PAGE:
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Vitamin B6

Vitamin B6, an essential nutrient for animals and microorganisms, occurs in three different varieties: pyridoxine, pyridoxamine, and pyridoxal. Though each of these members of the vitamin B6 group features a slightly different chemical structure, they all combine with phosphorous inside of the body to form the active coenzyme pyridoxal phosphate.

View a second image of Vitamin B6

In 1938, pyridoxine became the first form of vitamin B6 to be isolated, and the following year it was the first to be synthesized in a laboratory. It was not until the 1940s that pyridoxal and pyridoxamine were discovered, although they contribute more to bodily vitamin B6 activity than does pyridoxine. The function of the B6 vitamins in their coenzyme form is only vaguely understood, but is, nevertheless, very important. The substance plays a role in the ability of living tissues to form and breakdown amino acids, and is involved in the synthesis of various substances, such as the neurotransmitters norepinephrine and serotonin, as well as heme, a ferrous component of hemoglobin.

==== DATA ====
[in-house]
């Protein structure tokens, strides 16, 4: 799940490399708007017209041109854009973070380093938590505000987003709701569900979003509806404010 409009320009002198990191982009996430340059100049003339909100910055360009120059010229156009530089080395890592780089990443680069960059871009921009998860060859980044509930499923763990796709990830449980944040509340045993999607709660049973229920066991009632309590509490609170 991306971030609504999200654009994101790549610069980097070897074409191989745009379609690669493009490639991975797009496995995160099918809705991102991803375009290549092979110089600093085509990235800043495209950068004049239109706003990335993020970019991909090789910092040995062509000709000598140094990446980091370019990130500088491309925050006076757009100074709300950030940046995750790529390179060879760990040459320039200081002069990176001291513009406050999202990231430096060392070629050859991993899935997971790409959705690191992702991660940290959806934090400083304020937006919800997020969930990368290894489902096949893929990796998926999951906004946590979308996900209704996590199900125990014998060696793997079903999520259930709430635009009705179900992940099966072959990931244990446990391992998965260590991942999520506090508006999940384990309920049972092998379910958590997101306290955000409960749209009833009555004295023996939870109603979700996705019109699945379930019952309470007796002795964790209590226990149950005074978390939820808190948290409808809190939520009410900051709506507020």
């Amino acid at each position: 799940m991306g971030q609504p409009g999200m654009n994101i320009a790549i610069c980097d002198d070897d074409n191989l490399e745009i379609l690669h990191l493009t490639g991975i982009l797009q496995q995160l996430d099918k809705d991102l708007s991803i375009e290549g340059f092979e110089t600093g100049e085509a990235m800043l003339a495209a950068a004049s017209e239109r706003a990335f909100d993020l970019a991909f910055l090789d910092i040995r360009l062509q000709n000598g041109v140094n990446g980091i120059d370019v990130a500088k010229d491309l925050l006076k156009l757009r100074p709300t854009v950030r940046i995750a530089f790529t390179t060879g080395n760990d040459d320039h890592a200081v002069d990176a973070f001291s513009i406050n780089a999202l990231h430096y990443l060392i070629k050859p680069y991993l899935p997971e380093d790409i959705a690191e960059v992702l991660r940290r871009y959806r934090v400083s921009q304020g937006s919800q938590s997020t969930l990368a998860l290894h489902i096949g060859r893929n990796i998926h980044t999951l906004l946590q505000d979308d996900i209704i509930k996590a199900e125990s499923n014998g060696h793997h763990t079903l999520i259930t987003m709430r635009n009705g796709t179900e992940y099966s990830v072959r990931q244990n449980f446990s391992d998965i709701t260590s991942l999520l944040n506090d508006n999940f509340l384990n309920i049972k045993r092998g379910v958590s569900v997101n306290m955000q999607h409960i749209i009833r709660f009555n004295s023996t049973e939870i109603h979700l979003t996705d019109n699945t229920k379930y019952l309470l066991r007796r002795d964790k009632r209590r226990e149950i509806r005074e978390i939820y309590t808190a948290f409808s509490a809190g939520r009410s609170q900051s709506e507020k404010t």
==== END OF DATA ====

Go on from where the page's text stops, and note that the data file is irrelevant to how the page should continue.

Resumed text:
Vitamin B6 is found in a wide variety of foods, including meats, corn, nuts, soybeans, wheat germ, oats, and molasses. Exposure to sunlight or heat can, however, decrease the natural levels of the vitamin in these items. The United States Food and Drug Administrationís Recommended Dietary Allowance (RDA) of the vitamin is 2 milligrams, but the effects of consuming inadequate amounts of it are rather non-specific, dependent on other factors in the diet, and difficult to reproduce. In experiments with infants, however, vitamin B6 deficiency has been shown to produce central nervous system problems, such as convulsions that can be quickly ceased when the vitamin is dispensed to the child.


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